Road rage, or maybe ‘road bullying’

Road Rage

I should begin by pointing out that Pittsburgh area drivers are often courteous to each other in ways I saw considerably less often in California, routinely relinquishing right of way to allow someone to complete a left turn, for example, or more readily allowing someone to do a lane change. Traffic backups here can stretch out quite a ways and these are quick courtesies. I’ve benefited from them, I appreciate them, and I’m still working out how to reciprocate them and how not to take them for granted.

Then there are the assholes, for whom the term, “road rage,” seems inaccurate. Last night, I was taking a passenger on a ride that required me to do a right turn off Washington Road. Somebody behind me began honking and tailgating as I signaled—yes, I signaled—and slowed to do the right turn. At the time, traffic was not so bad; this driver could have simply changed lanes if s/he was in such a hurry. But oh no, s/he had to make a fuss. It was the most extraordinary display of road rage I’d seen in, well, quite some time. Even in the San Francisco Bay Area, where I thought people were driving like overpopulated rats.

I strongly suspect, but do not know, that it was this incident on Washington Road that led to an implicitly threatening communication from Lyft last night. And this is what makes me think “road rage” may not be the appropriate term:

Hi David,

I am following up on feedback that we have received from a member of our community regarding your driving safety.

It was reported that you allegedly drove under the required speed limit. As you know, safety is Lyft’s highest priority, so we take reports of this nature extremely seriously. Our drivers are also vital to the platform and we’d like to give you the opportunity to respond to these allegations directly.

Do you recall any such incident occurring as stated? Can you provide any additional details about the ride from your perspective?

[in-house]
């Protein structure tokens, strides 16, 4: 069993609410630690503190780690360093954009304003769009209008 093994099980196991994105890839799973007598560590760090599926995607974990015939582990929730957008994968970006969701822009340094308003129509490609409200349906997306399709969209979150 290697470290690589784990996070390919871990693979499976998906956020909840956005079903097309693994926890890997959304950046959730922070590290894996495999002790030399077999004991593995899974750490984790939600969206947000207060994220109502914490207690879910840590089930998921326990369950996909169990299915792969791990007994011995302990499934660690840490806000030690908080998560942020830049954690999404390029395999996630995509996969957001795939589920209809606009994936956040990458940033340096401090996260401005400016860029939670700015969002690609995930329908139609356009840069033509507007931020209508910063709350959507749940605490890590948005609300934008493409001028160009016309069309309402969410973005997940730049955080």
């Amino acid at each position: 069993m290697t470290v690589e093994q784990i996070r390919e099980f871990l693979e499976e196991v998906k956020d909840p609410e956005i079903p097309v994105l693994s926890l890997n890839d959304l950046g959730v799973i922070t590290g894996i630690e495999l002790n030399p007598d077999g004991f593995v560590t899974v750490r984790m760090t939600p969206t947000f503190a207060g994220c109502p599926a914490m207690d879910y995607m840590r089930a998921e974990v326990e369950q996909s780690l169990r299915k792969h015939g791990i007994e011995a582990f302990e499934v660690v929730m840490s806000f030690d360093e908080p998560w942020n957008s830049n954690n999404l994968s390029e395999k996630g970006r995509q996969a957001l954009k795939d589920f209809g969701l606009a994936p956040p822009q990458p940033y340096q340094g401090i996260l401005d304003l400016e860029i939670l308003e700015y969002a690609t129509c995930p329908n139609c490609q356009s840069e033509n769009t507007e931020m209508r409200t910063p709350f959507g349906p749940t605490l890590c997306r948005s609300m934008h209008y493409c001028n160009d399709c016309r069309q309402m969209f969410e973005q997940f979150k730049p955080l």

Please respond to this email directly if you’d like to provide any additional details or dispute this allegation.


My passenger, who has apparently lived here all his life, commented on such assholes and confirmed that they were especially prevalent on Pennsylvania Route 51, a main road near where I live, and that I rely on heavily.

In California, I heard about and witnessed road rage all the time. It’s a problem I felt was exacerbated by traffic controls were the work of traffic engineers for whom I was convinced these were an expression of rage and of their unique power.

But not only was this driver incensed that I should dare to make a right turn in front of him, he went after my job. He first wanted me not only to miss the turn I needed to make but, presumably, every turn after that until he had turned off and was no longer on my tail—never mind that my passenger had someplace to go. And he was unwilling to even change lanes to get around me. When I refused all this, he called Lyft on me.

It sounds more like bullying.

South Africa

When I see seemingly intractable racial strife, I sometimes wonder if there isn’t a kernel of truth in the paleoconservative claim that people of different races and ethnicities cannot live in harmony and therefore must be segregated, even if only for their own protection. (More radical flavors of paleoconservatism include white supremacism and neo-Nazism.)

As stated, the claim itself is obviously wrong and I remain mystified that paleoconservatives cling to it in the face of so much contrary evidence. But it does seem to be extraordinarily difficult to get past what Elizabeth Minnich called hierarchically invidious monism, a so-called ‘dualistic’ view that always prefers one side, “us,” or men, or whites, or the wealthy, for examples, and therefore, in her view, could not properly be referred to as dualism.[1]

If I’m right, it would not be the race or the ethnicity that is the cause of the strife, but rather the monism itself, with the latter being incredibly damaging to human relations in ways that, in the most optimistic scenario, may take many generations to repair. And I sometimes wonder if it is even possible to repair, that perhaps, once we have gone down that road, we can never come back.

South Africa is clearly a difficult case,[2] but, from what I can see, Nelson Mandela may have erred in confronting only the racism of apartheid, and never, really, the class discrepancies that it embedded.

Max Bearak, “‘Born free,’” Washington Post, May 9, 2019,


Results such as this in Australia[3] will continue to be a “complete shock” as long as we continue to accept polling with a nine percent response rate.[4] (The response rate should be ninety percent.[5])

A. Odysseus Patrick, “‘Complete shock’: Australia’s prime minister holds onto power, defying election predictions,” Washington Post, May 18, 2019,

  1. [1]Elizabeth Kamarck Minnich, Transforming Knowledge, 2nd ed. (Philadelphia: Temple University, 2005).
  2. [2]Max Bearak, “‘Born free,’” Washington Post, May 9, 2019,
  3. [3]A. Odysseus Patrick, “‘Complete shock’: Australia’s prime minister holds onto power, defying election predictions,” Washington Post, May 18, 2019,
  4. [4]Steven Shepard, “Report: Phone polls aren’t dead yet,” Politico, May 15, 2017,
  5. [5]I learned this from Valerie Sue, who labeled herself “quantitative girl,” and who taught the first methods class I took at California State University, Hayward (now East Bay), probably in Fall, 2003, or Spring, 2004.

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